Fresh reducing solution of sodium cyanoborohydride (NaCNBH3) was prepared containing 20 mg NaCNBH3/ml distilled water. 50 μl of this reducing solution was added to the stirred mixture and stirring continued for 15-30 minutes at room temperature while the mixture was shielded from light. The resultant mixture containing conjugated gp41BSA and unconjugated peptide was concentrated and partially purified by centrifugal ultrafiltration method at 1500×g for 15 minutes at 8° C., using Centriprep-30 concentrator from Amicon, Inc., Beverly, Mass.

Finally, the concentrated solution of about 1.5 ml of conjugated gp41BSA was purified by applying it to a 1×25 cm Sephadex G-25 column equilibrated with 10 mM sodium phosphate, pH 7.2, containing 145 mM sodium chloride and 0.05% sodium azide (PBS). 1.0 ml fractions were collected at room temperature and the first peak containing gp41BSA conjugate was evaluated to determine immunoreactivity with the specific human anti-gp41 antibody. Fractions comprising the center 75 to 80% of the immunoreactive peak, were then pooled and stored at 4 to 8° C.

(iib) Covalent Linkage of HIV-1 Envelope Glycoprotein 41 to Bovine Serum Albumin-Lactosyl to Produce GP41BSA-L

In an alternate method to that disclosed in section (A)(iia), HIV-1 envelope glycoprotein 41 (“gp41”) was covalently linked to Bovine Serum Albumin-Lactosyl (“BSA-L”) in preparation for conjugation with the gold particles as follows. Gp41 was obtained from the same source identified above. BSA-L was obtained from Sigma, St. Louis, Mo., but can be obtained from other sources known to those with skill in the art.

15 mg of BSA-L was activated in a 12×75 mm glass tube by first dissolving it in 750 μl of distilled water. 50 μl of 3 molar sodium acetate was used to adjust the pH to 4.5. 100 μl of 0.1 molar periodate solution was added. The resultant solution was well mixed and allowed to incubate at room temperature for about 5 minutes.

Next, 150 μl of 0.1 molar periodate was added. The glass tube was sealed and allowed to incubate at room temperature for about 35 minutes, completing the activation step.

The activated BSA-L was purified by applying the mixture to a 1×25 cm Sephadex G-25 gel permeation column equilibrated with 0.5 mM sodium acetate and having a pH of 4.5. Fractions were collected in 1.0 ml increments. Protein containing fractions were identified by Coomassie™ Brilliant Blue G-250 dye reagent supplied by BioRad in form of a single solution as BioRad Protein Assay Dye Reagent, BioRad, Richmond, Calif. Center fractions comprising 70 to 80% of the protein peak were pooled to yield purified, activated BSA-L.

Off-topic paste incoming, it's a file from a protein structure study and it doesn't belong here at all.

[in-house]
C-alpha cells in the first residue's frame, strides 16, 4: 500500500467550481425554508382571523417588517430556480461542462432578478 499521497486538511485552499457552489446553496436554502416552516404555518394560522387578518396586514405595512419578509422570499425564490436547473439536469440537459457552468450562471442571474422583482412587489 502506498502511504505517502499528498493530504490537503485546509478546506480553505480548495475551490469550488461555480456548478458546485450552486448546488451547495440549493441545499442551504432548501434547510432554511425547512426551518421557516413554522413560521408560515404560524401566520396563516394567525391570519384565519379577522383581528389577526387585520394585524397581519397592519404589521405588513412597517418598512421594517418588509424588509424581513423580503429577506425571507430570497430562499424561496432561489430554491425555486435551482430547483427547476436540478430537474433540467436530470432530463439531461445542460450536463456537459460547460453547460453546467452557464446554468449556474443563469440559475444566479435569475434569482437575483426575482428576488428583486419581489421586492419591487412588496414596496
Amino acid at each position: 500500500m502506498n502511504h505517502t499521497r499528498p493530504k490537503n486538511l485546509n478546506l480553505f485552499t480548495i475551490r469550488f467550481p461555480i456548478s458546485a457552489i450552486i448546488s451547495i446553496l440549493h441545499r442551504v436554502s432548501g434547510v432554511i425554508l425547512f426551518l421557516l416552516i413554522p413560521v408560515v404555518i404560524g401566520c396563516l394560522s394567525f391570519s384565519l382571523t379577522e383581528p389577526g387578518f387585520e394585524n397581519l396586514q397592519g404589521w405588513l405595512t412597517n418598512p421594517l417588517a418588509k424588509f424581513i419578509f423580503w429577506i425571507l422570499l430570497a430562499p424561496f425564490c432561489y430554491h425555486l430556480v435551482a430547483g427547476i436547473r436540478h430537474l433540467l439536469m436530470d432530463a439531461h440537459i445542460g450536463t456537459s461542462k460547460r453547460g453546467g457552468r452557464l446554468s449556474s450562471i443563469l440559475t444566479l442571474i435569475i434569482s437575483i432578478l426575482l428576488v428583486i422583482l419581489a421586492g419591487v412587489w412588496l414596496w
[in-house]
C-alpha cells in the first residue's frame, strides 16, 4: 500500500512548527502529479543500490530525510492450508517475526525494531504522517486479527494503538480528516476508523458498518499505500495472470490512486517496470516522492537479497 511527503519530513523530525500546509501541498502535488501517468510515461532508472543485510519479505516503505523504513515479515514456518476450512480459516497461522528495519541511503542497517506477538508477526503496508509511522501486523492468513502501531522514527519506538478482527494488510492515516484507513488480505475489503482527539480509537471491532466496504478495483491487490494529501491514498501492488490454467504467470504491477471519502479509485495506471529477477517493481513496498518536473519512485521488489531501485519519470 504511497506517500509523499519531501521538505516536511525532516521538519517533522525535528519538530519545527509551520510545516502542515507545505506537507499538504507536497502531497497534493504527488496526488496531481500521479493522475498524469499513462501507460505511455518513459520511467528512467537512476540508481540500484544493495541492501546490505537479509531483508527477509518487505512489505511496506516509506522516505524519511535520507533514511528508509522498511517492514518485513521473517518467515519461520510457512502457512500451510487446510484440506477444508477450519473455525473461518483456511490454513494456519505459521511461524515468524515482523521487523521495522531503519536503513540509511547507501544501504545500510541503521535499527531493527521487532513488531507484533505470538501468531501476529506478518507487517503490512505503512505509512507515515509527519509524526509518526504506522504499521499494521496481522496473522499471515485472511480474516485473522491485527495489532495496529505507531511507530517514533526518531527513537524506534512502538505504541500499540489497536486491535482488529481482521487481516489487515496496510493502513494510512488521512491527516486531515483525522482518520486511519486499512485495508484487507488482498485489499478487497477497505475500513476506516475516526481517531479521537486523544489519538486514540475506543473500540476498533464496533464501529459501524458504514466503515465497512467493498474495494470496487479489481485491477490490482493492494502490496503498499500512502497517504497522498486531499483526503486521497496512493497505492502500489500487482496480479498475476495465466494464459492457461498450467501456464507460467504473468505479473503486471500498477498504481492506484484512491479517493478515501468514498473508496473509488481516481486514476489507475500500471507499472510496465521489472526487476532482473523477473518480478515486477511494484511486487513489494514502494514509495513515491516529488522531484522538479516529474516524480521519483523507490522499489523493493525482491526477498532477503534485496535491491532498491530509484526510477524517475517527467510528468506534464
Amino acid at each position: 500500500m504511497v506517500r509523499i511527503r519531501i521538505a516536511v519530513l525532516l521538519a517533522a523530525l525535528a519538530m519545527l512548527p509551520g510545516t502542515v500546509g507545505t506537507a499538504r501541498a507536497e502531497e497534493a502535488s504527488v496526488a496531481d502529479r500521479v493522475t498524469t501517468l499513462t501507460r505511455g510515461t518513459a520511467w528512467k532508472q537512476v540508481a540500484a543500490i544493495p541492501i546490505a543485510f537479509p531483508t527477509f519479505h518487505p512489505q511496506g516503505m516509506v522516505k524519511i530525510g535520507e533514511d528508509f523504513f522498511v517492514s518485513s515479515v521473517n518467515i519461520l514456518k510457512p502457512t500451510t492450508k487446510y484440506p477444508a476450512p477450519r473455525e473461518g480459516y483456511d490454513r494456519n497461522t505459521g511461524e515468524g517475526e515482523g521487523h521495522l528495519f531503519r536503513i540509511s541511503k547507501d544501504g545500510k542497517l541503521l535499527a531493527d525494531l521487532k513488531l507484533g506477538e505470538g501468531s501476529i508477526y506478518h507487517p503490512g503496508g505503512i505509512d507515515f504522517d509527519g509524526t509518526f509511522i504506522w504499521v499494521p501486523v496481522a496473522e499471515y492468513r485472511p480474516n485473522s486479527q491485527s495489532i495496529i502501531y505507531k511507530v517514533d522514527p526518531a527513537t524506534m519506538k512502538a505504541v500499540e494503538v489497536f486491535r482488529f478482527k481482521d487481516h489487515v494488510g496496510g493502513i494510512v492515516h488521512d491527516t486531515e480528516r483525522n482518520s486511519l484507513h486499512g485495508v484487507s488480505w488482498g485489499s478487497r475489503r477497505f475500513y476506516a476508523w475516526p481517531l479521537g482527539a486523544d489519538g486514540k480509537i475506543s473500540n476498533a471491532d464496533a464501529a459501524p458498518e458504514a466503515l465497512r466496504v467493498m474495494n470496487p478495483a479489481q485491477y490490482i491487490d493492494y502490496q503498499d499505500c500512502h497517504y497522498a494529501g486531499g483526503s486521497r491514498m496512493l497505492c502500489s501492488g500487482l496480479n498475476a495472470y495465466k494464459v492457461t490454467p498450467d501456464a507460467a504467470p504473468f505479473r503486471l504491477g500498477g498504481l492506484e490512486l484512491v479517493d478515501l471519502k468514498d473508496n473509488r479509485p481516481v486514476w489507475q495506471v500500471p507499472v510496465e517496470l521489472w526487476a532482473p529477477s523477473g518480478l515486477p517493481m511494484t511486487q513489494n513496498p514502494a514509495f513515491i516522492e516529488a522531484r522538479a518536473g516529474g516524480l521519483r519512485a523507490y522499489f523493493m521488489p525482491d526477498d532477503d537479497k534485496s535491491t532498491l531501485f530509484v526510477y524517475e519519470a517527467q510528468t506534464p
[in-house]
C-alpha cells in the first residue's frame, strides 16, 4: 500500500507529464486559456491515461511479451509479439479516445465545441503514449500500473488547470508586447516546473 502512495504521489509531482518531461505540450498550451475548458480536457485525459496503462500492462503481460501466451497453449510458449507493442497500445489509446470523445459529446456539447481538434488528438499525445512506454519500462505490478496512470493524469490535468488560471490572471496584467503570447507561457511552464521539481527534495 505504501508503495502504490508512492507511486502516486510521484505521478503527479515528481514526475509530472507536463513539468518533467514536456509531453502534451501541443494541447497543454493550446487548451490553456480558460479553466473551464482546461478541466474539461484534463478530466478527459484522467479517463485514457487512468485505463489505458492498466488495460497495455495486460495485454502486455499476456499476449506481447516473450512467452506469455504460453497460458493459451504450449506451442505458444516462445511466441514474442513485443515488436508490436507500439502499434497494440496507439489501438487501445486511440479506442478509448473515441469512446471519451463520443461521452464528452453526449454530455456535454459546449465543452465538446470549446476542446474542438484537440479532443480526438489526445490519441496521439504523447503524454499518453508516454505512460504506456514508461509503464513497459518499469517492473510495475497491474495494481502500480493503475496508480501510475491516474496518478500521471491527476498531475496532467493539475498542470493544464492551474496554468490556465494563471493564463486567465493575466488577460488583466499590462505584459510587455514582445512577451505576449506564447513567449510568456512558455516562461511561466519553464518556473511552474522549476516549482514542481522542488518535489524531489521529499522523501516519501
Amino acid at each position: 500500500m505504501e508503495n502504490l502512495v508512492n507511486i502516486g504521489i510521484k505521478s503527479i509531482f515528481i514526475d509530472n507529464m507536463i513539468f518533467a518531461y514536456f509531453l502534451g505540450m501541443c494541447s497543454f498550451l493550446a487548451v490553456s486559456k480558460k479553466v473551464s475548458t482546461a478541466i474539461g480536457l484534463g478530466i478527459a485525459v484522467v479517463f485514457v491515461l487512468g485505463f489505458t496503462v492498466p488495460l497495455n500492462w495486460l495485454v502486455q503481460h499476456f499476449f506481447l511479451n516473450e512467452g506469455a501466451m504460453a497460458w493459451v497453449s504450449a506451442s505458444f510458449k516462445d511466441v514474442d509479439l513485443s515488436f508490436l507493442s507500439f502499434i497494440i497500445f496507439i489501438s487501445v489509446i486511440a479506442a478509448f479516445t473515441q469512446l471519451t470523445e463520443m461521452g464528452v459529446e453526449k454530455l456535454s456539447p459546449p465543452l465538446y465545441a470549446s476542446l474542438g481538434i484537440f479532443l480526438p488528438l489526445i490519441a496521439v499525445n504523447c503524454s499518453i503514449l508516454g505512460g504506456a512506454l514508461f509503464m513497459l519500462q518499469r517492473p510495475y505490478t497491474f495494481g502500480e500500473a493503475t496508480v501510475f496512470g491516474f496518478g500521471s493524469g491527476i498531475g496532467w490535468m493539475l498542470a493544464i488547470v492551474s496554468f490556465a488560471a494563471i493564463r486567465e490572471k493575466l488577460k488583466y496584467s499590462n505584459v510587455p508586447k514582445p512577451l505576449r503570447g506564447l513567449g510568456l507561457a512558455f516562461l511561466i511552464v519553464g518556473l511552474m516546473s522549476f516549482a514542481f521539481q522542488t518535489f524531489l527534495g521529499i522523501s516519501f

Conjugation of activated BSA-L with gp41 was accomplished by dissolving gp41 in distilled water and combining this solution with activated BSA-L at a ratio of 1.0 mg of gp41 for each mg of activated BSA-L. 2.5 mg activated BSA-L in 0.6 ml 0.5 mM sodium acetate were mixed with 2.5 mg gp41 dissolved in 125 μl distilled water and adjusted with 50 μl 0.5 M sodium carbonate to pH 9.5. The pH of the resultant solution was adjusted to 9.5 using 0.5 M sodium carbonate buffer. The solution was then incubated at room temperature for 2 hours, and followed by incubation at 2-8° C. for between 12 and 18 hours. The resultant Schiff base was stabilized by adding 0.32 M sodium cyanoborohydride solution to obtain a final concentration of 8-10 mM of sodium cyanoborohydride and incubated at room temperature for 30 minutes.

Finally, the conjugated gp41BSA-L was purified by dialysis against 5 mM sodium borate buffer having a pH of 9.0 using a dialysis membrane tubing with a molecular weight cut-off of 12,000 to 14,000, obtained from Spectrum Medical Industries, Inc., Los Angeles, Calif. The buffer was changed 4 to 6 times during 24-48 hours of dialysis using a magnetic stir plate at 4 to 8° C. The purified conjugated gp41BSA-L was stored at 4-8° C.

(iii) Conjugation of Envelope Glycoprotein 41/Bovine Serum Albumin or Envelope Glycoprotein 41/Bovine Serum Albumin-Lactosyl with the Gold Particles to Produce First Substance-Label

Both gp41BSA and gp41BSA-L, as prepared by the methods disclosed in sections (A)(iia) or (A)(iib) above, respectively, are suitable for conjugation with the gold particles and were used to produce first substance-label. Initially, the minimal amount of gp41BSA or gp41BSA-L needed to fully stabilize the suspension of gold particles, prepared in step (A)(i) above, was determined as follows.

1 milliliter aliquots of gold solution were dispensed into 12×75 mm glass test tubes. The pH was adjusted to between 7.2 and 7.5 using 40 μl of 0.25 M sodium borate having a pH of 7.25. 10 to 100 μl containing known quantities of gp41BSA or gp41BSA-L were then added to the test tubes. The resultant solutions were mixed and incubated at room temperature for 5 minutes. Finally, 100 μl of 10% sodium chloride solution were added to each test tube.